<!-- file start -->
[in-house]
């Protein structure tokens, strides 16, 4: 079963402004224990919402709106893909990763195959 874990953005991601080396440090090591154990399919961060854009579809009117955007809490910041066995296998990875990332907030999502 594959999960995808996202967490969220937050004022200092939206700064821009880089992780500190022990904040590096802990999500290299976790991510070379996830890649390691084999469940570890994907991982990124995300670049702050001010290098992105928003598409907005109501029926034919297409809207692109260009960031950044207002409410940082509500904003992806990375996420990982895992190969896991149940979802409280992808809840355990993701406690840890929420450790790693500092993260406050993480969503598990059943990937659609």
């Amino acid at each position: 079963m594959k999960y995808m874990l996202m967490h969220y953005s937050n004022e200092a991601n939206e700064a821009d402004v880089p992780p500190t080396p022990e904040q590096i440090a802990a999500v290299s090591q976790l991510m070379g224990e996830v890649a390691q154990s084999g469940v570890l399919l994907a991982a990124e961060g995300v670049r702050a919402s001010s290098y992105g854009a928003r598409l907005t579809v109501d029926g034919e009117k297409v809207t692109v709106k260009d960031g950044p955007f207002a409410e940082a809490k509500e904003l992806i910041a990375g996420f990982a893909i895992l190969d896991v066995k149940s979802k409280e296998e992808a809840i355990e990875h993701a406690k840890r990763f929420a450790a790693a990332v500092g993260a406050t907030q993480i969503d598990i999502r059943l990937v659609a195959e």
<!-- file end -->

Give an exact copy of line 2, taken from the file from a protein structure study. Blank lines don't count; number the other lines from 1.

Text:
């Protein structure tokens, strides 16, 4: 079963402004224990919402709106893909990763195959 874990953005991601080396440090090591154990399919961060854009579809009117955007809490910041066995296998990875990332907030999502 594959999960995808996202967490969220937050004022200092939206700064821009880089992780500190022990904040590096802990999500290299976790991510070379996830890649390691084999469940570890994907991982990124995300670049702050001010290098992105928003598409907005109501029926034919297409809207692109260009960031950044207002409410940082509500904003992806990375996420990982895992190969896991149940979802409280992808809840355990993701406690840890929420450790790693500092993260406050993480969503598990059943990937659609």